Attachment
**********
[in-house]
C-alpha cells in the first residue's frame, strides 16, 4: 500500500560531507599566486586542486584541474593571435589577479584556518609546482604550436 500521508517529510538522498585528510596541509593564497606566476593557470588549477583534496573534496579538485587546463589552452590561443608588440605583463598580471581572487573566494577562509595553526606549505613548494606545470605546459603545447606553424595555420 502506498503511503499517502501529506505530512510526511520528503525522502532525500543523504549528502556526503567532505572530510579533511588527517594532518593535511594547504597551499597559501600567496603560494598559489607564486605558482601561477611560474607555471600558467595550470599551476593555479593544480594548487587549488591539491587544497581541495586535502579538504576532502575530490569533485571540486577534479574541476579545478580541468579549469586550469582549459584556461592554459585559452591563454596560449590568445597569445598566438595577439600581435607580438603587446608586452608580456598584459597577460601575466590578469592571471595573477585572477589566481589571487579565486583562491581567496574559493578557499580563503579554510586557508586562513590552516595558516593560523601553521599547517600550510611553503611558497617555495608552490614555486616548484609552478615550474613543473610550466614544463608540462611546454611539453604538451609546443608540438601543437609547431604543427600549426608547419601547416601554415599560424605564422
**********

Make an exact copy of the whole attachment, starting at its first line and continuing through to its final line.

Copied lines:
[in-house]
C-alpha cells in the first residue's frame, strides 16, 4: 500500500560531507599566486586542486584541474593571435589577479584556518609546482604550436 500521508517529510538522498585528510596541509593564497606566476593557470588549477583534496573534496579538485587546463589552452590561443608588440605583463598580471581572487573566494577562509595553526606549505613548494606545470605546459603545447606553424595555420 502506498503511503499517502501529506505530512510526511520528503525522502532525500543523504549528502556526503567532505572530510579533511588527517594532518593535511594547504597551499597559501600567496603560494598559489607564486605558482601561477611560474607555471600558467595550470599551476593555479593544480594548487587549488591539491587544497581541495586535502579538504576532502575530490569533485571540486577534479574541476579545478580541468579549469586550469582549459584556461592554459585559452591563454596560449590568445597569445598566438595577439600581435607580438603587446608586452608580456598584459597577460601575466590578469592571471595573477585572477589566481589571487579565486583562491581567496574559493578557499580563503579554510586557508586562513590552516595558516593560523601553521599547517600550510611553503611558497617555495608552490614555486616548484609552478615550474613543473610550466614544463608540462611546454611539453604538451609546443608540438601543437609547431604543427600549426608547419601547416601554415599560424605564422